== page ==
Retaining & Developing Talent

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Chris Hill is Fleet Management Advisor and EV Transit Specialist at Fleet Challenge. Photo Jack Kazmierski

In an era of labour shortages, it’s important to hold onto the quality team members you have.

It’s looking like this will be the year when the war for talent becomes a hot war. Rising interest rates and persistent inflation have not had any effect on the demand for workers at all levels of skill and education. Job vacancies are soaring and there seem to be more postings for jobs in fleet management than ever before. Skilled trades in automotive repair are also in short supply, as anyone who has tried to hire an automotive technician will confirm.

Focus on retention

Recruitment is failing to attract the needed applications for many job openings, so it is time to focus on employee retention. Many organizations have statements about being a great place to work, and a few are recognized as “top 50” or “top 100” best employers. The perks often include lots of time to work from home, which is not always practical for a fleet services operation dealing with hard assets like vehicles, fuel stations and repair shops (and important things like keys).

Retention tactics need to shift away from perks and focus on the quality of life at work, emphasizing the intangible attributes of employee pride, security and recognition for things that are done well.

Great service

It has been said that it is more fun to work at a place known for its great service instead of its ordinary service. There are ways for fleet management—an internal service in most organizations—to become known for meeting standards that are much more difficult than an ordinary service would be expected to meet.

Two high standards that fleet managers should consider are ISO 9001 for quality management systems and ISO 14001 for environmental management systems. At first glance, they appear to be complicated and time-consuming. Meeting high standards should take extra effort or they would not deserve the recognition they have earned. But they are not so overwhelming for thousands of organizations around the world that have received certification for meeting the standards.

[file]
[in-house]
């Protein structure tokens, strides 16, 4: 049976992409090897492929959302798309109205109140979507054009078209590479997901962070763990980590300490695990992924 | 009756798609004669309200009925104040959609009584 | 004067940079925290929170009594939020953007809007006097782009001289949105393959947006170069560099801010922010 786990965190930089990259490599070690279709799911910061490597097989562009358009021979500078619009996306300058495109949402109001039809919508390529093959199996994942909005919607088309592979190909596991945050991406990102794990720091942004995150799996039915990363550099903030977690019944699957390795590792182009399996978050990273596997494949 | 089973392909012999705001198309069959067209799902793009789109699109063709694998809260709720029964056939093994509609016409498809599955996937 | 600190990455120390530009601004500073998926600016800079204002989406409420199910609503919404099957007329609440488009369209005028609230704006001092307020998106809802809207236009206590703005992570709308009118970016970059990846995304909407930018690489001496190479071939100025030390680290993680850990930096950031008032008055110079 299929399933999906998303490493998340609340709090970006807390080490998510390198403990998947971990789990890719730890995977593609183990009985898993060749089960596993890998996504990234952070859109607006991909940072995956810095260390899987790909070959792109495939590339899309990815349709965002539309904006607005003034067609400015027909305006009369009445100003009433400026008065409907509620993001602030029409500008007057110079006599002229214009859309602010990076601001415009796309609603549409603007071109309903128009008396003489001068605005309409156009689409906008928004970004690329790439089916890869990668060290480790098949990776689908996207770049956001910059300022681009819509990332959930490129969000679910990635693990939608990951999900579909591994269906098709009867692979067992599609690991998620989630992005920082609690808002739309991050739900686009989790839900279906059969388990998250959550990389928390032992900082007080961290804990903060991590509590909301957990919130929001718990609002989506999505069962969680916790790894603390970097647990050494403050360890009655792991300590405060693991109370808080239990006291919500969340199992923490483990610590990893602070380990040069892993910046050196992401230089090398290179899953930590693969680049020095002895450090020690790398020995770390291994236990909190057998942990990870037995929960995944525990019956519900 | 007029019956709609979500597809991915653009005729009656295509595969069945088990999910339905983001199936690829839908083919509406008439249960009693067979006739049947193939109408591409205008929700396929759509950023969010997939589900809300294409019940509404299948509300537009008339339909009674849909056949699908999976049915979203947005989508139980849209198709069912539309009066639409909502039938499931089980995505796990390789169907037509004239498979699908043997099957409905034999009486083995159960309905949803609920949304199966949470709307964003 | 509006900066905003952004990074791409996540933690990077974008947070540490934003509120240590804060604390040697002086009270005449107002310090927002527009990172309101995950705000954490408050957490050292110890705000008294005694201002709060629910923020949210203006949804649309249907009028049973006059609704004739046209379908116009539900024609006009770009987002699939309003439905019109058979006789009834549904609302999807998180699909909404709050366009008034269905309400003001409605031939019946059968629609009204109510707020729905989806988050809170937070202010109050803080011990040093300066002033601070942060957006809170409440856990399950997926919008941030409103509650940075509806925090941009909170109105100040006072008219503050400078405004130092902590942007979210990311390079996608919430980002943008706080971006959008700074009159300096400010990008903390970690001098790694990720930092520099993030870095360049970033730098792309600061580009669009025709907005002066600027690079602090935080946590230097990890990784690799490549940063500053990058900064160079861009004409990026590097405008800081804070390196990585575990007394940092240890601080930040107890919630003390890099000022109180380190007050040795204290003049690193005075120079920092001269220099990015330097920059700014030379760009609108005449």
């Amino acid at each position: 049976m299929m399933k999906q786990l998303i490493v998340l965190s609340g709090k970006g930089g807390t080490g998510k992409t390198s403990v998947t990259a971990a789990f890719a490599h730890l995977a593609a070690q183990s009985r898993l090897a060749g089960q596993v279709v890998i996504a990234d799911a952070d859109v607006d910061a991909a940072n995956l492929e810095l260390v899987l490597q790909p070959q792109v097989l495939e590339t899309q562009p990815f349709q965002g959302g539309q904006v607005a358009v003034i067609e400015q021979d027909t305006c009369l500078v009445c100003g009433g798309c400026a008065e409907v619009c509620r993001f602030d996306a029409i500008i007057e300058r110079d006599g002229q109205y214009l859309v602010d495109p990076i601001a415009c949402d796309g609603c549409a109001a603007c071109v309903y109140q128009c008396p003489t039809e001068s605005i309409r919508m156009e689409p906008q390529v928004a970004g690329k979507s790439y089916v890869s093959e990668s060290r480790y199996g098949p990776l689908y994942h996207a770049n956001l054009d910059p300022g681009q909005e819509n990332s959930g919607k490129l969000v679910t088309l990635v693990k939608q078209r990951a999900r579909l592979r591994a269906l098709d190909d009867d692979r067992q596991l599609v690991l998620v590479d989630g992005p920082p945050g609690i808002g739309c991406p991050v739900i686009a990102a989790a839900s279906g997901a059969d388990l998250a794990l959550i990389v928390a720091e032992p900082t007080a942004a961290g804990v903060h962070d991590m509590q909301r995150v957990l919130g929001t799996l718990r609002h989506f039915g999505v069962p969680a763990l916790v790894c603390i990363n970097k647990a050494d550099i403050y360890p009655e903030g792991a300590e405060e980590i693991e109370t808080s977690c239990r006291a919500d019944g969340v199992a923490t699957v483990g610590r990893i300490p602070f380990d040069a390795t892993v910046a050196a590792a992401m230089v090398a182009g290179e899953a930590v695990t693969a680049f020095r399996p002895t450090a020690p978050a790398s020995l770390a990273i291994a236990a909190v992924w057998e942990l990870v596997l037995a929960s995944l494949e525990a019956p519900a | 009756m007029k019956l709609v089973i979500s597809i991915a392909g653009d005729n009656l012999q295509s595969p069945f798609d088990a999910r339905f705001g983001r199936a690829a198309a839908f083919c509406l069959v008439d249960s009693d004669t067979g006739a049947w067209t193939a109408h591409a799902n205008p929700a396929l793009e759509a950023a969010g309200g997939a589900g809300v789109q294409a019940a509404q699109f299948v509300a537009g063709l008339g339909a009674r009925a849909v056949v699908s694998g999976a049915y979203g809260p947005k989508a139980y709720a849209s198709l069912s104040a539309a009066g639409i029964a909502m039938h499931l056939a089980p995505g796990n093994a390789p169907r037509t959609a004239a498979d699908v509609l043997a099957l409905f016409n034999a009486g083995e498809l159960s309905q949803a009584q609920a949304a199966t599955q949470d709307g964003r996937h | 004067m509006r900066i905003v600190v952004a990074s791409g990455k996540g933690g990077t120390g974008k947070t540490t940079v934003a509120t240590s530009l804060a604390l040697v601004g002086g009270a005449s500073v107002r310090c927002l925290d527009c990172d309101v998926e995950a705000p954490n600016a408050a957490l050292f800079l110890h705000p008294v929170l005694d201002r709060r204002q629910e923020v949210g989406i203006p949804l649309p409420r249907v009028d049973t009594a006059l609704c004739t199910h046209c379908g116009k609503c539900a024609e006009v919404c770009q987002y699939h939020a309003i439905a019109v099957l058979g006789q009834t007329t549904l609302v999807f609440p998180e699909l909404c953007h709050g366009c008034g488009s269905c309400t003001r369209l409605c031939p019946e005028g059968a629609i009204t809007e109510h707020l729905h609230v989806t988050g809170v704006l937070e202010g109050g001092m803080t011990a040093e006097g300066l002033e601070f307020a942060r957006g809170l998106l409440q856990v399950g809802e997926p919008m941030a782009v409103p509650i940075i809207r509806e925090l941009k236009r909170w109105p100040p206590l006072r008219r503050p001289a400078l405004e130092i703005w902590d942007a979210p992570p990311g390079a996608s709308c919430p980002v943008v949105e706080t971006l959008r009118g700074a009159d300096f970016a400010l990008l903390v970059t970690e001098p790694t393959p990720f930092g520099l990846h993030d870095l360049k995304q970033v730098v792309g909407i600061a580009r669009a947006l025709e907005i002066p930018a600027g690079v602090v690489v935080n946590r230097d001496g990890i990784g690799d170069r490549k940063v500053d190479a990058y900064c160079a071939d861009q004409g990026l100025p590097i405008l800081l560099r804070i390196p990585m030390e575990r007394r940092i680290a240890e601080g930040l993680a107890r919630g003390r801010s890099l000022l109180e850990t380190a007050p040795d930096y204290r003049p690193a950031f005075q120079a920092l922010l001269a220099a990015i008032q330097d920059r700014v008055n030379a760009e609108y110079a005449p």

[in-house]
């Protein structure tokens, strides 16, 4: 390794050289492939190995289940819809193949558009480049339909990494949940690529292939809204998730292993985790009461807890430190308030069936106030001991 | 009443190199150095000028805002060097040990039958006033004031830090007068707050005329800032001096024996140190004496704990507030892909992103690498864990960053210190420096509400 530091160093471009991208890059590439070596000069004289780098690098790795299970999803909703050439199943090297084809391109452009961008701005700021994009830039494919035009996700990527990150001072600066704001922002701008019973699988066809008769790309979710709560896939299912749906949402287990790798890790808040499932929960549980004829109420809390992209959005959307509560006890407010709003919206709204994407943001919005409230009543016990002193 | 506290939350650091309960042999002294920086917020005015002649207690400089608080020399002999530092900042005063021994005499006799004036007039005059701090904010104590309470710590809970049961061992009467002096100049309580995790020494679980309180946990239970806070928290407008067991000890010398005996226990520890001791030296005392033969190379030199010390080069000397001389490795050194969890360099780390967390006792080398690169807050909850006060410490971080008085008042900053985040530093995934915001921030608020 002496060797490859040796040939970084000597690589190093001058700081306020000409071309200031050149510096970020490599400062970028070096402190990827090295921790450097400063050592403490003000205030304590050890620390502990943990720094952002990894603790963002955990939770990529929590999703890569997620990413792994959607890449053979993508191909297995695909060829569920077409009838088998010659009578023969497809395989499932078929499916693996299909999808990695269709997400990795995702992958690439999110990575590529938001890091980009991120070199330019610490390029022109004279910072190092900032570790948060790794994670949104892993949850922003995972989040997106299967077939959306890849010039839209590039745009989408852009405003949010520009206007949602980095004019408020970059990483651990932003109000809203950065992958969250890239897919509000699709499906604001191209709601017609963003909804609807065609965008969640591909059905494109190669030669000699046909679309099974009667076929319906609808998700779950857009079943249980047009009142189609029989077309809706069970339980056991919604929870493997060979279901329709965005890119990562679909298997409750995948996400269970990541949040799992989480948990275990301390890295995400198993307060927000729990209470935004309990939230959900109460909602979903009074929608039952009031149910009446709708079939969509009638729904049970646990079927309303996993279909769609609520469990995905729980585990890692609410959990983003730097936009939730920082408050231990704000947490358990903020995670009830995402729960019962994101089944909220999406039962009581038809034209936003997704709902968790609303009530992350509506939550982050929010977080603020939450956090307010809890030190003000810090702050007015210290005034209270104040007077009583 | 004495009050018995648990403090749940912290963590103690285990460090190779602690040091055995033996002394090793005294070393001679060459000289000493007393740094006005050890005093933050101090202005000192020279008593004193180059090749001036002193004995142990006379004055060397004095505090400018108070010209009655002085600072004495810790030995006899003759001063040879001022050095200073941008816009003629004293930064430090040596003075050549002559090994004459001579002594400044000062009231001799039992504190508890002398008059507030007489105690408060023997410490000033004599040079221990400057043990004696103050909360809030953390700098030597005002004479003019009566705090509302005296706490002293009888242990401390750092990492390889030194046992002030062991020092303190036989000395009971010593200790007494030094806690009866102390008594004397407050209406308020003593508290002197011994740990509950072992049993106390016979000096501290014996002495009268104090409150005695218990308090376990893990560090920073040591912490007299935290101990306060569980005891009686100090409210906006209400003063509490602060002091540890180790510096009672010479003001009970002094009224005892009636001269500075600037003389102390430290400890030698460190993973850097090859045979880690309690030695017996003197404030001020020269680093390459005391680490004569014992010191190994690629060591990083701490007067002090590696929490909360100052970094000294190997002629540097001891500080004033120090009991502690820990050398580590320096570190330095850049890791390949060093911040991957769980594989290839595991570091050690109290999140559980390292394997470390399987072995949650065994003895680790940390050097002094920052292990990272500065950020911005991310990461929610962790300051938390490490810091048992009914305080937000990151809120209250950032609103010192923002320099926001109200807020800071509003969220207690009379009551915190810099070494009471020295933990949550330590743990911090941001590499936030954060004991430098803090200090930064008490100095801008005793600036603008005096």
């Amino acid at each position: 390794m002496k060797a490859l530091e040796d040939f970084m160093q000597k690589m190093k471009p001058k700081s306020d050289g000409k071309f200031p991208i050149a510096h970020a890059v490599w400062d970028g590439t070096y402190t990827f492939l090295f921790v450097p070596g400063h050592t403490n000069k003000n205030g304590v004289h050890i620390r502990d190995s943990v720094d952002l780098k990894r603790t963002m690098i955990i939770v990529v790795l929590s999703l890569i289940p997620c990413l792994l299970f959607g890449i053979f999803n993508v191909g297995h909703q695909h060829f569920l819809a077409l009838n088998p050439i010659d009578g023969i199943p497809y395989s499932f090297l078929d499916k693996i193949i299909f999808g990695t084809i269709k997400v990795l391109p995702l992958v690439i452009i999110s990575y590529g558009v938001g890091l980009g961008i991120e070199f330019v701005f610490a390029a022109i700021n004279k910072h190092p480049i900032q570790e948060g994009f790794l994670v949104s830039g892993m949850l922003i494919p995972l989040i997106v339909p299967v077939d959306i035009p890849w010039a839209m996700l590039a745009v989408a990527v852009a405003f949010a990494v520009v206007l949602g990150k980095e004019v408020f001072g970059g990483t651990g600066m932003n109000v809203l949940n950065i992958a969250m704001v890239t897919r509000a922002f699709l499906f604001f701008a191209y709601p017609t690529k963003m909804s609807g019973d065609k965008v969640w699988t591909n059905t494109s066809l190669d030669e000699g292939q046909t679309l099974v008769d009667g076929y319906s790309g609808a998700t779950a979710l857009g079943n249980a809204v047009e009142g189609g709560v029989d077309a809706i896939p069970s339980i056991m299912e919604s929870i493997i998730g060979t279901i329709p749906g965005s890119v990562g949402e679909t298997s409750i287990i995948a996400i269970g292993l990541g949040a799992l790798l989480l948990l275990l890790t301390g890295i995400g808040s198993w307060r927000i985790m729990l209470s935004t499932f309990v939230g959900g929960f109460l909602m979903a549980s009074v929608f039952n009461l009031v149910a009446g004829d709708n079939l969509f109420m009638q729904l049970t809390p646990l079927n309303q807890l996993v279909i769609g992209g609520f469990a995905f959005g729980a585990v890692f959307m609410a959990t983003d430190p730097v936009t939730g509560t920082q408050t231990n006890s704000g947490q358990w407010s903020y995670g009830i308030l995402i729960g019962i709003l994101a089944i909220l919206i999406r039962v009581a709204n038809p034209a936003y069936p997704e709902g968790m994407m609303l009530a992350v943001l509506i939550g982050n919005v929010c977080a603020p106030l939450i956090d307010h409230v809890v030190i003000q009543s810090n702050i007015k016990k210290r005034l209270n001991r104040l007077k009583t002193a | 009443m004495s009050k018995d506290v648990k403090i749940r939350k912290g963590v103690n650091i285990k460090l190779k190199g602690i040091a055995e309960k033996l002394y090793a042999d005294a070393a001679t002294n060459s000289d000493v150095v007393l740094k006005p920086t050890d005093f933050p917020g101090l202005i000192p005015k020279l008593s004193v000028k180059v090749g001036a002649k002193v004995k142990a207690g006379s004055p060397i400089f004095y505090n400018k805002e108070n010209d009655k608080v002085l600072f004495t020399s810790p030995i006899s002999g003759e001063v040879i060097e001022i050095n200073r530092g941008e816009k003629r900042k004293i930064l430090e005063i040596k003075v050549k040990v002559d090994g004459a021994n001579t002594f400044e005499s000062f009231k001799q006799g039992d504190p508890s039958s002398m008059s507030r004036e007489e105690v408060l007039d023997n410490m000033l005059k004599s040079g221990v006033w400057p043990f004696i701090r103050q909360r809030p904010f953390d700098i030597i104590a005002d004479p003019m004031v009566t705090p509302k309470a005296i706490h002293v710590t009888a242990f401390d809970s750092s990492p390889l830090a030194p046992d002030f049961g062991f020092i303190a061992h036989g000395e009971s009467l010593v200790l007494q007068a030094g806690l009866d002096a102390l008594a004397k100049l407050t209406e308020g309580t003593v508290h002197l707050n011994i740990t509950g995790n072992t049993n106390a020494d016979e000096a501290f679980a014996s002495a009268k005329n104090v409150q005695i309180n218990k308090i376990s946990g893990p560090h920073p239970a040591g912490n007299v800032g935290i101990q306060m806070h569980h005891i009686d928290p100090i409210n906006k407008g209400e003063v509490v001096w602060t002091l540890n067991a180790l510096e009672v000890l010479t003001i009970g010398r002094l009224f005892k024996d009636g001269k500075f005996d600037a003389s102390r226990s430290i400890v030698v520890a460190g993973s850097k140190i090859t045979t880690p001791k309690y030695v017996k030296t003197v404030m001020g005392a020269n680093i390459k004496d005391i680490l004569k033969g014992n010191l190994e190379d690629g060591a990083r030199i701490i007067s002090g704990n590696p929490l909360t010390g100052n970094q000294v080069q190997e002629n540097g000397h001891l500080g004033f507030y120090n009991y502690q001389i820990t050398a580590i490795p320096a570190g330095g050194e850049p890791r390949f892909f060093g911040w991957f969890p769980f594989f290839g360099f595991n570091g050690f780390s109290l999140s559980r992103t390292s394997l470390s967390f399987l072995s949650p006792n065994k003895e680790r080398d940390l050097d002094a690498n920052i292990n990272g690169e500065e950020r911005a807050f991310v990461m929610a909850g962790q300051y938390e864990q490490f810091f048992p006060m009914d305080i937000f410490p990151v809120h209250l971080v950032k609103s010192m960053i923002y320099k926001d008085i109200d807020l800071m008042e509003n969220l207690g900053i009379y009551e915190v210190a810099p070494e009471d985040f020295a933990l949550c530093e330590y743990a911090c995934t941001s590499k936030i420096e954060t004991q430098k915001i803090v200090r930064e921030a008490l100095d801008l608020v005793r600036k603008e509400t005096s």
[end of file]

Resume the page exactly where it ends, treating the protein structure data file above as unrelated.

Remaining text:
These standards have many benefits besides being able to put up a banner in the workplace. Reduced waste, fewer mistakes, avoiding regulatory infractions, and being accountable are all good outcomes. The best outcome is how employees feel when they see that the place they work at has been recognized as meeting a global standard. Now they can see a real plan, with goals and objectives that they can influence. It is much better than “delivering increased value to our customers” or “fostering excellence”. (I want to point out that excellence is an attribute, not an orphan.)

Most recognized

ISO standards are the most recognized standards because they are used around the world. In Canada and the U.S., NAFA’s 100 Best Fleets, Smartway and the E3 Fleet standard for plans to reduce environmental impacts from the fleet operation are very good options.

Meeting a standard like ISO is not something one does off the side of one’s desk. It requires the same effort as setting up a new line of business. Some of the key elements of an ISO standard are maintaining good records including minutes of meetings, regular measurements of progress, and visible support from top management. These are necessary for any new business activity and achieving a standard requires the same commitment.

Of course, meeting a standard alone is not enough to keep employees from leaving. Management style that recognizes individual and teamwork, and creates an environment where employees feel secure and appreciated is still the best way to retain talent. In this cycle of high employee turnover, keeping teams together is more important than ever.



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